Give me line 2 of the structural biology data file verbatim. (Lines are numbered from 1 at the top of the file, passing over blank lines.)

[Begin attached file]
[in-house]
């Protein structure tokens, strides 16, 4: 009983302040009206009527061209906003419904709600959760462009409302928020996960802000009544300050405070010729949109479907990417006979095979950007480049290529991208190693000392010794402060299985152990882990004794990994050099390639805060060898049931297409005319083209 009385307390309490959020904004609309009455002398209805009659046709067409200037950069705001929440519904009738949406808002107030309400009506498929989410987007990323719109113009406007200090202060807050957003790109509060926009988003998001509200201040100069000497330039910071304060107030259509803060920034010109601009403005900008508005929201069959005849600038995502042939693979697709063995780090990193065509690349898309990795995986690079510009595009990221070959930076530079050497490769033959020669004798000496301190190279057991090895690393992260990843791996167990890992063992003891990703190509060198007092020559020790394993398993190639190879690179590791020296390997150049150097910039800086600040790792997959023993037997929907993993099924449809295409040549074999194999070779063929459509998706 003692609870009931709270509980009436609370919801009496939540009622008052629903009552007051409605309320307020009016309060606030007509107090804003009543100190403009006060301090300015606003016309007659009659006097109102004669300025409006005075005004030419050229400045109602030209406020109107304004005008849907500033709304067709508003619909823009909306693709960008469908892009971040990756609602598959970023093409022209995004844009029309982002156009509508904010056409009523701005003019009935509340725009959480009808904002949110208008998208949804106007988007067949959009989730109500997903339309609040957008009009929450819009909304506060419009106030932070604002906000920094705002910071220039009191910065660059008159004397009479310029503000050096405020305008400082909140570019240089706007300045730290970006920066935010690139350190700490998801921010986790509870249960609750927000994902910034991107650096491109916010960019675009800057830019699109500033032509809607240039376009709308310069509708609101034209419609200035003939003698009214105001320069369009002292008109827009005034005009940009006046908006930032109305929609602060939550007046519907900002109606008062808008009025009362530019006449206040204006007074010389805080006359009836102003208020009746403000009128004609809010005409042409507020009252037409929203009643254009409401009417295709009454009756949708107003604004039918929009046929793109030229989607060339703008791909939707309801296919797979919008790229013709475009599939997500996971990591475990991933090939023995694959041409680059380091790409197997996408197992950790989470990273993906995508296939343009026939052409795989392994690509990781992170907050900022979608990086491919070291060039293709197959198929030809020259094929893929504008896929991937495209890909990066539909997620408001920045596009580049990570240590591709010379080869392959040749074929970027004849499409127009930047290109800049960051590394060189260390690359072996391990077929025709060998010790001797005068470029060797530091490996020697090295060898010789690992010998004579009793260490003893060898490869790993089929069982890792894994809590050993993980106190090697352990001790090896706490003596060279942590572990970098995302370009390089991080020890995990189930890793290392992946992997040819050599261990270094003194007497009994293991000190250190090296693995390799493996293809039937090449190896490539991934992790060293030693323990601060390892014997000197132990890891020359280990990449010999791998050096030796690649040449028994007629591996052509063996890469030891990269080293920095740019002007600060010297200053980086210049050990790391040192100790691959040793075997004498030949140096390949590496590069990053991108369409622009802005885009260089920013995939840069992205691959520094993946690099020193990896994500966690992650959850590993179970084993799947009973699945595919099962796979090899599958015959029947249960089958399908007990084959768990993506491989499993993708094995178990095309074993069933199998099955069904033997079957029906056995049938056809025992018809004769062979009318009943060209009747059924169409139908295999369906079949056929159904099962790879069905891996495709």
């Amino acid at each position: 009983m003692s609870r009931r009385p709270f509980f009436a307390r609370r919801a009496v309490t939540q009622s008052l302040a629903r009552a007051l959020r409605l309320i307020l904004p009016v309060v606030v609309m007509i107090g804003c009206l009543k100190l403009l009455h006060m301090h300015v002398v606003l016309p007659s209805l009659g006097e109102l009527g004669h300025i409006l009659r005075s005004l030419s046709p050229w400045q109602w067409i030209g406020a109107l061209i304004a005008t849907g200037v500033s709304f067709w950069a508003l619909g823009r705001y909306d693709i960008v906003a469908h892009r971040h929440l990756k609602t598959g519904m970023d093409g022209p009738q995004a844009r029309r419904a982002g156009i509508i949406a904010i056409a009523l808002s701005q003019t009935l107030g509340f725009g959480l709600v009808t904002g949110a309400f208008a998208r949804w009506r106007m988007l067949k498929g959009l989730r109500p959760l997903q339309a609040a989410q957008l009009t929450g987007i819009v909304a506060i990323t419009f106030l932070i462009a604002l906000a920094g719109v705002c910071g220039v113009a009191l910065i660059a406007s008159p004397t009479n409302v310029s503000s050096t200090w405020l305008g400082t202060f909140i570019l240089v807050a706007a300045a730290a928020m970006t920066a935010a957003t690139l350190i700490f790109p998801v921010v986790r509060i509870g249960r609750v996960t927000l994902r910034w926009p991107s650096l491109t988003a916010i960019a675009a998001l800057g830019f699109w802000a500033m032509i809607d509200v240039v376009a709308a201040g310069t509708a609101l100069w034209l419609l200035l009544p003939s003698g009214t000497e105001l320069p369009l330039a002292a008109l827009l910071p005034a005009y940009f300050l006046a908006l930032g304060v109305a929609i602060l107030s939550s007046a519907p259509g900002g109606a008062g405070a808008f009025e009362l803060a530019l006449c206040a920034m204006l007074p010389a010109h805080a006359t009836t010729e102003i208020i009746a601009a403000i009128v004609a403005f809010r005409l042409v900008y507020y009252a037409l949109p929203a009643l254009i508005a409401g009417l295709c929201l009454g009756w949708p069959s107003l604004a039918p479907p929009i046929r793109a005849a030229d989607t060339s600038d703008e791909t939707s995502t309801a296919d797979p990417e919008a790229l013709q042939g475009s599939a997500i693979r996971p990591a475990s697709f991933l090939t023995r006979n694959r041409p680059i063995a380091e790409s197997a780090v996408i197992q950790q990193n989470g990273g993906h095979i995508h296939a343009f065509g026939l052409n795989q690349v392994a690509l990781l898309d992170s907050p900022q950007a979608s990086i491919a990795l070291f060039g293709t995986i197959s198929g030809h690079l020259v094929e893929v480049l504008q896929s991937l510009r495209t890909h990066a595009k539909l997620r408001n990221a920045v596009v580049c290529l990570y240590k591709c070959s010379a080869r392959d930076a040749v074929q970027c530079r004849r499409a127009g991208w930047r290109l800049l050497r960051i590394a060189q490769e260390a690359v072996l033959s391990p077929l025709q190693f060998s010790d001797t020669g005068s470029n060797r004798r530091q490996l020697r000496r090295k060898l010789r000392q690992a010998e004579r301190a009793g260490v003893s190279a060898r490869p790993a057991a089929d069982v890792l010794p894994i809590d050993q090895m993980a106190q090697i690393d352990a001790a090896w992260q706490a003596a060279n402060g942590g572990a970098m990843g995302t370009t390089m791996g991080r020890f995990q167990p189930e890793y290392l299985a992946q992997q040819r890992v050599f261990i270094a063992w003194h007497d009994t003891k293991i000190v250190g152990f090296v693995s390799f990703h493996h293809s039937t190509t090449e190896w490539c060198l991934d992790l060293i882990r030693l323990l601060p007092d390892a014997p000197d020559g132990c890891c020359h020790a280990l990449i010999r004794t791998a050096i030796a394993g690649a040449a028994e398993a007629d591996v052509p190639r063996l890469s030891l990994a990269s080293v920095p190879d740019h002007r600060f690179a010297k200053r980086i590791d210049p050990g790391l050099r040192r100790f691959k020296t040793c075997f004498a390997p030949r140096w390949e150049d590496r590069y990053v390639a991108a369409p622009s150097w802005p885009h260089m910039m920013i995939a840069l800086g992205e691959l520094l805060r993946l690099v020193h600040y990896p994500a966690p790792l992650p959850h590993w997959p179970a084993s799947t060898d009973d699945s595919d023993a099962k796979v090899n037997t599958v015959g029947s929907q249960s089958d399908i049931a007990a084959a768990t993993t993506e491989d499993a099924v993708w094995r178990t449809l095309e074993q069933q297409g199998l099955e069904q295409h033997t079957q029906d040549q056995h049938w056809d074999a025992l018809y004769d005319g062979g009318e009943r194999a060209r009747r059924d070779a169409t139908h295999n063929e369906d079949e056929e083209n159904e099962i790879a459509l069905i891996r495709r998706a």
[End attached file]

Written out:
């Protein structure tokens, strides 16, 4: 009983302040009206009527061209906003419904709600959760462009409302928020996960802000009544300050405070010729949109479907990417006979095979950007480049290529991208190693000392010794402060299985152990882990004794990994050099390639805060060898049931297409005319083209 009385307390309490959020904004609309009455002398209805009659046709067409200037950069705001929440519904009738949406808002107030309400009506498929989410987007990323719109113009406007200090202060807050957003790109509060926009988003998001509200201040100069000497330039910071304060107030259509803060920034010109601009403005900008508005929201069959005849600038995502042939693979697709063995780090990193065509690349898309990795995986690079510009595009990221070959930076530079050497490769033959020669004798000496301190190279057991090895690393992260990843791996167990890992063992003891990703190509060198007092020559020790394993398993190639190879690179590791020296390997150049150097910039800086600040790792997959023993037997929907993993099924449809295409040549074999194999070779063929459509998706 003692609870009931709270509980009436609370919801009496939540009622008052629903009552007051409605309320307020009016309060606030007509107090804003009543100190403009006060301090300015606003016309007659009659006097109102004669300025409006005075005004030419050229400045109602030209406020109107304004005008849907500033709304067709508003619909823009909306693709960008469908892009971040990756609602598959970023093409022209995004844009029309982002156009509508904010056409009523701005003019009935509340725009959480009808904002949110208008998208949804106007988007067949959009989730109500997903339309609040957008009009929450819009909304506060419009106030932070604002906000920094705002910071220039009191910065660059008159004397009479310029503000050096405020305008400082909140570019240089706007300045730290970006920066935010690139350190700490998801921010986790509870249960609750927000994902910034991107650096491109916010960019675009800057830019699109500033032509809607240039376009709308310069509708609101034209419609200035003939003698009214105001320069369009002292008109827009005034005009940009006046908006930032109305929609602060939550007046519907900002109606008062808008009025009362530019006449206040204006007074010389805080006359009836102003208020009746403000009128004609809010005409042409507020009252037409929203009643254009409401009417295709009454009756949708107003604004039918929009046929793109030229989607060339703008791909939707309801296919797979919008790229013709475009599939997500996971990591475990991933090939023995694959041409680059380091790409197997996408197992950790989470990273993906995508296939343009026939052409795989392994690509990781992170907050900022979608990086491919070291060039293709197959198929030809020259094929893929504008896929991937495209890909990066539909997620408001920045596009580049990570240590591709010379080869392959040749074929970027004849499409127009930047290109800049960051590394060189260390690359072996391990077929025709060998010790001797005068470029060797530091490996020697090295060898010789690992010998004579009793260490003893060898490869790993089929069982890792894994809590050993993980106190090697352990001790090896706490003596060279942590572990970098995302370009390089991080020890995990189930890793290392992946992997040819050599261990270094003194007497009994293991000190250190090296693995390799493996293809039937090449190896490539991934992790060293030693323990601060390892014997000197132990890891020359280990990449010999791998050096030796690649040449028994007629591996052509063996890469030891990269080293920095740019002007600060010297200053980086210049050990790391040192100790691959040793075997004498030949140096390949590496590069990053991108369409622009802005885009260089920013995939840069992205691959520094993946690099020193990896994500966690992650959850590993179970084993799947009973699945595919099962796979090899599958015959029947249960089958399908007990084959768990993506491989499993993708094995178990095309074993069933199998099955069904033997079957029906056995049938056809025992018809004769062979009318009943060209009747059924169409139908295999369906079949056929159904099962790879069905891996495709």